Asian markets may extend recent losses on Friday after Wall Street tumbled Thursday amid a mix of Apple’s slashed revenue guidance and fears over signs U.S. economic growth is slowing.
Apple shares tumbled around 10 percent on Thursday after CEO Tim Cook said in a letter to investors that an economic deceleration in Greater China the effects of rising trade tensions with the U.S. had resulted in the iPhone maker slashing its guidance for the quarter ended 29 December to US$84 billion. That was off Refinitiv forecasts for US$91.5 billion, and off Apple’s original estimate for US$89 billion to US$93 billion.
Analysts were taking this as a canary in the coal mine.
“This serves as a useful reminder that even any possible U.S.-China trade deal that may eventually calm down markets still involves permanent welfare losses to the economy based upon developments to date,” Scotiabank said in a note on Thursday.
Data from the U.S. showed mixed signals on whether market fears of an economic slowdown were playing out.
U.S. manufacturing activity measured by the ISM index of factory activity released Thursday fell 5.2 points to 54.1 in December, its lowest since November 2016 and the biggest drop since October 2008, during the Global Financial Crisis, Reuters reported. It remained above the 50 level, which divides expansion territory from contraction, but commentary pointed to Trump administration tariffs on steel and aluminum imports and Chinese goods as hurting manufacturing, the report said.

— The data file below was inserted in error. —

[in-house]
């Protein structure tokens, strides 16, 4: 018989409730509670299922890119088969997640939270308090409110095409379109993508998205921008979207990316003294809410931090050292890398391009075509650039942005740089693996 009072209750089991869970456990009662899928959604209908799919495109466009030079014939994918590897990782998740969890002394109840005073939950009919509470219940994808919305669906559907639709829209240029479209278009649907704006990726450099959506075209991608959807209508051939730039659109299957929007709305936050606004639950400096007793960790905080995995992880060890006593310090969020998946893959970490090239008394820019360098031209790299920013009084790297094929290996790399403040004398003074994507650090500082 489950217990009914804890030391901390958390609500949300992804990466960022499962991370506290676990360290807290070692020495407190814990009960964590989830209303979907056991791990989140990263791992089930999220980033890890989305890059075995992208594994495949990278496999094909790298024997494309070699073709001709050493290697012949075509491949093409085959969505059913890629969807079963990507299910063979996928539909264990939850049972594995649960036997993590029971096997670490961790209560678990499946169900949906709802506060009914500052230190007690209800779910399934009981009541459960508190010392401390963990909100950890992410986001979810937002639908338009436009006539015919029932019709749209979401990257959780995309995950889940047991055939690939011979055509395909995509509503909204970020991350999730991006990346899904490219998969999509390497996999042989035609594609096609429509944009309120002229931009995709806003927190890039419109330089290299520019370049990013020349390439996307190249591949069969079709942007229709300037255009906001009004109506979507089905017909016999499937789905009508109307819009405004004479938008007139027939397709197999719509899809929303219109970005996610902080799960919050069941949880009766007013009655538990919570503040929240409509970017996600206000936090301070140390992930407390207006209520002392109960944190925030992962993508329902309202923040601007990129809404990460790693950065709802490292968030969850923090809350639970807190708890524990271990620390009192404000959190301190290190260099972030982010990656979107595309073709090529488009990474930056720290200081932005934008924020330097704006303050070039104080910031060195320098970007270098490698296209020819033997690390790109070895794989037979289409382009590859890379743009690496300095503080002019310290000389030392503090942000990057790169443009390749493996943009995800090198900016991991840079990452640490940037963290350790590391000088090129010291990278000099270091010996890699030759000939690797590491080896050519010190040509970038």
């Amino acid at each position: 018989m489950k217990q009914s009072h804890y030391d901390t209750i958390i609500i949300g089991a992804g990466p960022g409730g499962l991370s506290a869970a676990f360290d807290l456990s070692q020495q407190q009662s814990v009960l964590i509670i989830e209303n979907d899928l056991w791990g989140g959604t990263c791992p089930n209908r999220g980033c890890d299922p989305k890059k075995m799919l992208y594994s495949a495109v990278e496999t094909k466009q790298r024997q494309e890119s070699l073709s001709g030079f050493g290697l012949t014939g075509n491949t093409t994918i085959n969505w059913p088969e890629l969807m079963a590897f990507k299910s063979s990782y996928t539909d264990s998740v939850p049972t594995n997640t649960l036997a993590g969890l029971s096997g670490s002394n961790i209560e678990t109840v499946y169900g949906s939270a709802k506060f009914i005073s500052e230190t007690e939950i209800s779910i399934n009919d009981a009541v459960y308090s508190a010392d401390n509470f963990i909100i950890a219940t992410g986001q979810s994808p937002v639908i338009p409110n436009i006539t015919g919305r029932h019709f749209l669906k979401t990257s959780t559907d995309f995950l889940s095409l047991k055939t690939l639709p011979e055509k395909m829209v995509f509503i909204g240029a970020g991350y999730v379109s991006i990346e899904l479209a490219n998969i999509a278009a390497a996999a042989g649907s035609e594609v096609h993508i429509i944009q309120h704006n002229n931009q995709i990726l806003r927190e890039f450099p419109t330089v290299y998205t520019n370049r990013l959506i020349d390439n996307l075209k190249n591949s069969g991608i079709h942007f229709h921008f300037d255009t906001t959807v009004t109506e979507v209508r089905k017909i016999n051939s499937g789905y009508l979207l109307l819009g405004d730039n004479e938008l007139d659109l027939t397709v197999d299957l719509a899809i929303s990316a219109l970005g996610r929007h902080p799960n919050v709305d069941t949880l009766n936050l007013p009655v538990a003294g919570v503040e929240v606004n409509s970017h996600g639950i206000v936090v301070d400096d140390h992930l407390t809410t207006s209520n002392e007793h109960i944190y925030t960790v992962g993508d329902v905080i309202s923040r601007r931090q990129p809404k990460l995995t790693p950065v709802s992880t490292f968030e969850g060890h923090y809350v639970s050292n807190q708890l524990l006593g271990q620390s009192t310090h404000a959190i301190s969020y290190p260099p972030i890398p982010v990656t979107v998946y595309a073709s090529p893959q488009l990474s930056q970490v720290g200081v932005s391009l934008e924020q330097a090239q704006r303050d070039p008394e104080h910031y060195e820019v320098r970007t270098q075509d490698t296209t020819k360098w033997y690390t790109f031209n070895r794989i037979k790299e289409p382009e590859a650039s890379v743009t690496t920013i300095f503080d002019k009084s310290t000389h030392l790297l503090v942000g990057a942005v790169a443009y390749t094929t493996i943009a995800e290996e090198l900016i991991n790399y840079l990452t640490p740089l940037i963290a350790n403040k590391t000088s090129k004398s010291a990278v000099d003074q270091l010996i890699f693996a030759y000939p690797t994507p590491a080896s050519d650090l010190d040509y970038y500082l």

Analysts were pessimistic on the data.
“The federal government has shut down and purchasing managers are saying the U.S. economy is likely to shut down later on this year too. Economic growth will be slower in 2019 than it was in 2018, you can take that bet to the bank, purchasing managers are saying,” Chris Rupkey, chief financial economist at MUFG Union Bank, said in a note on Thursday. “Caution levels are rising with supply chain re-sourcing from China disrupting business operations and Brexit uncertainty affecting business plans as well.”
Watching for jobs data
Separately, the ADP National Employment Report on Thursday showed U.S. private payrolls rose by 271,000 in December after rising 157,000 in November, above a Reuters forecast for 178,000, Reuters reported, noting that seasonal factors may skew the data higher. U.S. nonfarm payrolls data due later Friday will be closely watched, with Reuters forecasting a 177,000 increase in December, up from November’s 155,000.
Another economic metric, sales data from major automakers, showed U.S. new car sales dropped in December, with Ford reporting an 8.8 percent decline and GM saying its sales fell by 2.7 percent in the month, Reuters reported.
March futures for Japan’s Nikkei 225 index were up 85 points at 19,510 at 7:17 A.M. SGT, according to CME data; that compares with the index’s close at 20,014.77 on 28 December. The Tokyo Stock Exchange was closed on Monday, Tuesday, Wednesday and Thursday for holidays.
Singapore’s Straits Times Index fell 0.86 percent to 3012.88 on Thursday; January futures for the index were at 3007 on Thursday, while February and March futures were at 3009 and 3006 respectively.
Hong Kong’s Hang Seng Index shed 0.26 percent to 25,064.359 on Thursday, while China’s CSI 300 edged down 0.16 percent to 2964.842.
Malaysia’s KLCI gained 0.46 percent to 1675.83 on Thursday, and Indonesia’s IDX Composite added 0.64 percent to 6221.01.
South Korea’s Kospi had ended down 0.81 percent at 1993.70 on Thursday.
The Dow Jones Industrial Average tumbled 2.83 percent to 22,686.22, the Nasdaq Composite lost 3.04 percent to 6463.50 and the S&P 500 gave up 2.48 percent to 2447.89. Futures for the three indexes were higher in early trade.
Nymex WTI crude oil futures for February were down 0.40 percent at US$46.90 a barrel at 7:07 A.M. SGT, while ICE Brent crude oil futures for March were up 1.89 percent at US$55.95 a barrel at 6:59 A.M. SGT, according to Bloomberg data.